Friday, August 6, 2010

Review: Luncheon of the Boating Party

Author: Susan Vreeland
Format: Hardback 420 pgs
Subject: Impressionist art; Auguste Renoir
Setting: Paris 1880
Genre: Historic Fiction
Source: Public Library
Challenge: Book club reads

One of the book clubs I belong to is trying to read a different genre every month, with historic fiction being the genre du mois. I admit, I didn't have much interest when the book was selected, but one of the reasons I like this club is that it expands my horizons. This one was slow getting started, with five different POVs, and about 15 characters to keep track of.  It is essentially the story of how August Renoir came to paint this painting, Luncheon of the Boating Party, and the people he chose to include in the painting.  Along the way, the reader is treated to French history, art history, culinary scenes guaranteed to make you hungry, art lessons, and an engaging view of la vie moderne.

Book club members had various reactions, several (including moi) found it suffered from a gigantic case of TMI (too much information) and that many of the descriptions --particularly of boating scenes could have been cut out or shortened without destroying the story at all. The lone gentleman in the group felt it presented a demeaning picture of women, in that Renoir is portrayed as unable to paint any woman he doesn't love, and he's only thinking bedding them while he's painting.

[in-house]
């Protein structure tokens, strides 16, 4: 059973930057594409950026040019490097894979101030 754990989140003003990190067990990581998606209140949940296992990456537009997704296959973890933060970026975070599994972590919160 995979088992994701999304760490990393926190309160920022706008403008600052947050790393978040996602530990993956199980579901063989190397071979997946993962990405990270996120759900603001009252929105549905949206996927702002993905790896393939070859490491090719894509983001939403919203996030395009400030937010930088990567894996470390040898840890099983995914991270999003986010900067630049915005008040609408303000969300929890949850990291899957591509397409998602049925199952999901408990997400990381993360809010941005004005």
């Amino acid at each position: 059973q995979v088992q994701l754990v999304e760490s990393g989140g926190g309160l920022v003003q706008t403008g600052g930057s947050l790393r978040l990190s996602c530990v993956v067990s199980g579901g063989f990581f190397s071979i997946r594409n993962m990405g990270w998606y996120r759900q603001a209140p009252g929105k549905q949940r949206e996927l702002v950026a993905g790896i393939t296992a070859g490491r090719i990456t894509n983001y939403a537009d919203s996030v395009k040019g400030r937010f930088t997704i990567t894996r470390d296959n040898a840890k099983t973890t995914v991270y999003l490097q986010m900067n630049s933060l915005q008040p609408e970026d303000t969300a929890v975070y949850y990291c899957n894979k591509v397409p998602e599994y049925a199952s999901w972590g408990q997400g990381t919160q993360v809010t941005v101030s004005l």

There were 14 people in this painting, including Renoir's future wife, and it was hard at the beginning to sort out who was who.  I was able to get a 'map' of the painting from the Phillips Collection website (in Washington DC where the painting now lives).  With that in hand,  I was able to enjoy the author's framework...she tells the story of how impressionism was under attack at the time, how the artists had to resort to various painting endeavors to make enough money to live on, and were always in debt. The lives of boaters, restauranteurs, mimes, seamstresses, actresses are all told as vividly as the painting. 

We also learn how the painting is constructed from the time the canvas is stretched until it is finished.  Included is the story of the beginning of the modern art gallery dealer model we still have today. A definite read for anyone who is Renoir fan.


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